The Sudanese authorities are tracking down converts from Islam in their latest bid to rid the country of Christianity; they threatened to kill one Christian for refusing to divulge names.
In accordance with sharia law, apostasy – leaving Islam – is punishable by death in Sudan, although nobody has been executed for the “crime” in nearly 20 years. Almost 170 people were however jailed or charged in 2011 and 2012.
The danger for converts has increased following the secession of South Sudan in July 2011; Sudanese President Omar al-Bashir has repeatedly stated his intention to strengthen sharia law, making the country 100% Islamic.
A Christian from the Nuba Mountains who fled Sudan last month has now revealed how the authorities are trying to track down converts from Islam.
He was arrested in a raid on his home in Khartoum on 23 February and taken in for interrogation. Officials from the National Intelligence and Security Service (NISS) told the Christian, “If you need your life, just cooperate with us.”
His computer, two laptops, iPad, mobile phone, passport and other documents were confiscated, along with his brother and sisters’ mobile phones.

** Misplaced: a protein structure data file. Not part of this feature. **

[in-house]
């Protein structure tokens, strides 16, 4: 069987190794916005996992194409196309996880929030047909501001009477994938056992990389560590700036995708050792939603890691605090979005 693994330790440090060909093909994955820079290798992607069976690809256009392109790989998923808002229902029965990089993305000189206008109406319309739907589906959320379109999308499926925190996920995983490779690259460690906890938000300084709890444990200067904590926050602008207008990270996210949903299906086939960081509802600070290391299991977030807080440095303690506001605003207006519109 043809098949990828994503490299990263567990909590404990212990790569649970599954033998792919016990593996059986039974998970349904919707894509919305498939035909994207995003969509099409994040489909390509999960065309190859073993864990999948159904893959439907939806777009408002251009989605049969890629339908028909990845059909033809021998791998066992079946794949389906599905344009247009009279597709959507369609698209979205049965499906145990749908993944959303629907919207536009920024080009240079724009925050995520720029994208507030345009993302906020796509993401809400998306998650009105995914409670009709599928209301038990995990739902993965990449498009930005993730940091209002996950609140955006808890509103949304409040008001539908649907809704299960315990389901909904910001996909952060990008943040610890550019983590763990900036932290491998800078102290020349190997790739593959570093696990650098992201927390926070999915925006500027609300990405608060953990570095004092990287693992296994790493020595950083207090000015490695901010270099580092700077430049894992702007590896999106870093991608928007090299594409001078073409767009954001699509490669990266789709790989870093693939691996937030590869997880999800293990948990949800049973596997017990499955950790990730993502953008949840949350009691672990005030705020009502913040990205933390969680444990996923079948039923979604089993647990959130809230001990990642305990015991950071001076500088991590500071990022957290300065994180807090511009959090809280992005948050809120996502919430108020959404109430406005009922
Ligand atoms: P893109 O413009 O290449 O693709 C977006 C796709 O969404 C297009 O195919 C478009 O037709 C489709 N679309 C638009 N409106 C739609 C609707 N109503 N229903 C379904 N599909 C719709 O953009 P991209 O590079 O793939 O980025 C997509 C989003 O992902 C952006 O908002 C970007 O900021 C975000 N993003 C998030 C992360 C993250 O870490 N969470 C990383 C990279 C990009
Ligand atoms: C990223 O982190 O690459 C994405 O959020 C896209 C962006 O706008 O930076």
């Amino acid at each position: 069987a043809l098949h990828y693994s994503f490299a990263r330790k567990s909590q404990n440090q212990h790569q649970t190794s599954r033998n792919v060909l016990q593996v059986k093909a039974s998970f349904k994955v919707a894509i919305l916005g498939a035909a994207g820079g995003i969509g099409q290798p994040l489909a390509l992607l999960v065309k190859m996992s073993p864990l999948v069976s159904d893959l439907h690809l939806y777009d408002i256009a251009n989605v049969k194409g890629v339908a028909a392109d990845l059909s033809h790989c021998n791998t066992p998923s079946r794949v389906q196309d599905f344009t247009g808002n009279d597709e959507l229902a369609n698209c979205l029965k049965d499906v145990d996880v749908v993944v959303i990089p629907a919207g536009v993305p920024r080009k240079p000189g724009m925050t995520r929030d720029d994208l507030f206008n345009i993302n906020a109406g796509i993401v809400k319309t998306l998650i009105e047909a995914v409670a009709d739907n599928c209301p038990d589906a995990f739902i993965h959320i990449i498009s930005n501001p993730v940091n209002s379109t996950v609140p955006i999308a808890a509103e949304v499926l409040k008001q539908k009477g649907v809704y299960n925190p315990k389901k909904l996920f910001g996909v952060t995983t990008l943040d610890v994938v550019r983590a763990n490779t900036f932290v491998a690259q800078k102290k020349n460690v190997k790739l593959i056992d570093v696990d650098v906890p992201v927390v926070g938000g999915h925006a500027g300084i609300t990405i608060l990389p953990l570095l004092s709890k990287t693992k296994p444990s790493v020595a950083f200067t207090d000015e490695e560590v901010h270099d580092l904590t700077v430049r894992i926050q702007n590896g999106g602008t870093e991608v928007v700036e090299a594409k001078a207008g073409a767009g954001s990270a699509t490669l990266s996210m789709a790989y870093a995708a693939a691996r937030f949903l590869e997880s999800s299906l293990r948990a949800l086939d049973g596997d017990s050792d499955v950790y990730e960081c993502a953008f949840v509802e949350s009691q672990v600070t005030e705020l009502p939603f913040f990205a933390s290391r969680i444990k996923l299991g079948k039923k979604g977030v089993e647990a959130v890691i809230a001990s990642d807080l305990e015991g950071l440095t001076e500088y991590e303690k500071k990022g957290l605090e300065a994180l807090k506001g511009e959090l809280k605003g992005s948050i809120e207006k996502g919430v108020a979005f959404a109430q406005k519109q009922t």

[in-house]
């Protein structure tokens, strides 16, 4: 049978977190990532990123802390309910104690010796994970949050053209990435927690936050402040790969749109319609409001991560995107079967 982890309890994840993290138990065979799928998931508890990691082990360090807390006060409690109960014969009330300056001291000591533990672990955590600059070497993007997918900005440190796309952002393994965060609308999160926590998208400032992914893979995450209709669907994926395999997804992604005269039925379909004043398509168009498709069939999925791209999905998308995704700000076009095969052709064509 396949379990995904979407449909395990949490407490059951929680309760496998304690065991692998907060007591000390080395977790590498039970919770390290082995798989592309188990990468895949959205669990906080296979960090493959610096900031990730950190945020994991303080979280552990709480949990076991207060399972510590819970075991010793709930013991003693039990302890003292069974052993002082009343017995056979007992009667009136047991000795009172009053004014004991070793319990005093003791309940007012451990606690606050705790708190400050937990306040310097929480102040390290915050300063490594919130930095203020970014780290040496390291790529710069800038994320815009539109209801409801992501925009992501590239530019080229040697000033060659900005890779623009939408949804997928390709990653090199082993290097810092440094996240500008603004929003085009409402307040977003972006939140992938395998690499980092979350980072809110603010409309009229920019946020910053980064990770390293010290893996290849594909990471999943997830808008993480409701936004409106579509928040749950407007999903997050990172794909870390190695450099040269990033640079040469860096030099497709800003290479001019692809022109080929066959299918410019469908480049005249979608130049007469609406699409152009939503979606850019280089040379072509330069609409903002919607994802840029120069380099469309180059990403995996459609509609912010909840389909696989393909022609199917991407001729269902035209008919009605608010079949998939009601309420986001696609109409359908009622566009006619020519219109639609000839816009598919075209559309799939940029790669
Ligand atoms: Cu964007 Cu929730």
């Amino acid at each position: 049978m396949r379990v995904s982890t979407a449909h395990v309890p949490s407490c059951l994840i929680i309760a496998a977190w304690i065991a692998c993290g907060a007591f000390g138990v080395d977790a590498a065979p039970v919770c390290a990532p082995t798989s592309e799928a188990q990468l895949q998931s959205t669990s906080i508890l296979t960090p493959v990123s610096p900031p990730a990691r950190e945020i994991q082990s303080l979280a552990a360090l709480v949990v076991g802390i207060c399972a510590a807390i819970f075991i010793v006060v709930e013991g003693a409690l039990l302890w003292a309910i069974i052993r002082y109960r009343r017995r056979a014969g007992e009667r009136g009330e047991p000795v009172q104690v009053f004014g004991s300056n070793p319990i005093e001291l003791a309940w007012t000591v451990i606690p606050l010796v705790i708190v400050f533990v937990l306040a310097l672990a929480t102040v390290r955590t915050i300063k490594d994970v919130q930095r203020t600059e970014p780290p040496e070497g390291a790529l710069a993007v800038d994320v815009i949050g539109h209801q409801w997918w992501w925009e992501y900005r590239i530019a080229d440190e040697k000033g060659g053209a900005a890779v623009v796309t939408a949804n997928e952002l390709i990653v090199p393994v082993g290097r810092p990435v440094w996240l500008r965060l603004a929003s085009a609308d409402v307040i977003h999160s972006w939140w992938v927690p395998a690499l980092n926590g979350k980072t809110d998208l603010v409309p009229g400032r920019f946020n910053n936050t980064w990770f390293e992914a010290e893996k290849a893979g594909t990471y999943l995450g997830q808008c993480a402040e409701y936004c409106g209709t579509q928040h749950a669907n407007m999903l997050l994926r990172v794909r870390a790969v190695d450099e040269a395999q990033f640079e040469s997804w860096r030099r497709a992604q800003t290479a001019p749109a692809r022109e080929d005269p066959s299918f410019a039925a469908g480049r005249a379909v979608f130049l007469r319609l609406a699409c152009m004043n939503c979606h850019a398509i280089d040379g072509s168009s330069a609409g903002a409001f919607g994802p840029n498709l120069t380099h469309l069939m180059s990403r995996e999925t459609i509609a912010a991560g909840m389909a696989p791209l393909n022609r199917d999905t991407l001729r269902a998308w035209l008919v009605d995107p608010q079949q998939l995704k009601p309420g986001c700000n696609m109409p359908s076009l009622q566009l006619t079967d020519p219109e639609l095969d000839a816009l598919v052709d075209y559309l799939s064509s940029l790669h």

The security officers accused the Christian of being a spy for insurgents in the Nuba Mountains, against whom Sudan has been waging a ferocious military campaign for two years, and threatened to kill him in accordance with Sudanese law.
He was released but ordered to report to the NISS office daily. He told Morning Star News before fleeing the country:
“They told me I must cooperate with them in giving them the names of Muslims who have changed their religion, and they asked me about the whereabouts of my friend, a guy who was a Muslim and became Christian.
I am now threatened badly before them, and they were making me every day to be in their office, saying if I refused to deal with them, they will accuse me with unknown fate.”
Persecution of Christians in Sudan, which is 98% Muslim, has increased sharply since the secession of the predominantly Christian South Sudan. Churches are being demolished, Christian institutions and schools closed, Christians arrested, foreign Christian workers deported and literature seized. In April, a government minister announced that no new licences will be granted for church buildings.
On 25 June, plain-clothes police officials raided the offices of the Sudan Presbyterian Evangelical Church, chasing pastors and others out, in an apparent bid to take over the property.
SOURCE: Barnabas Aid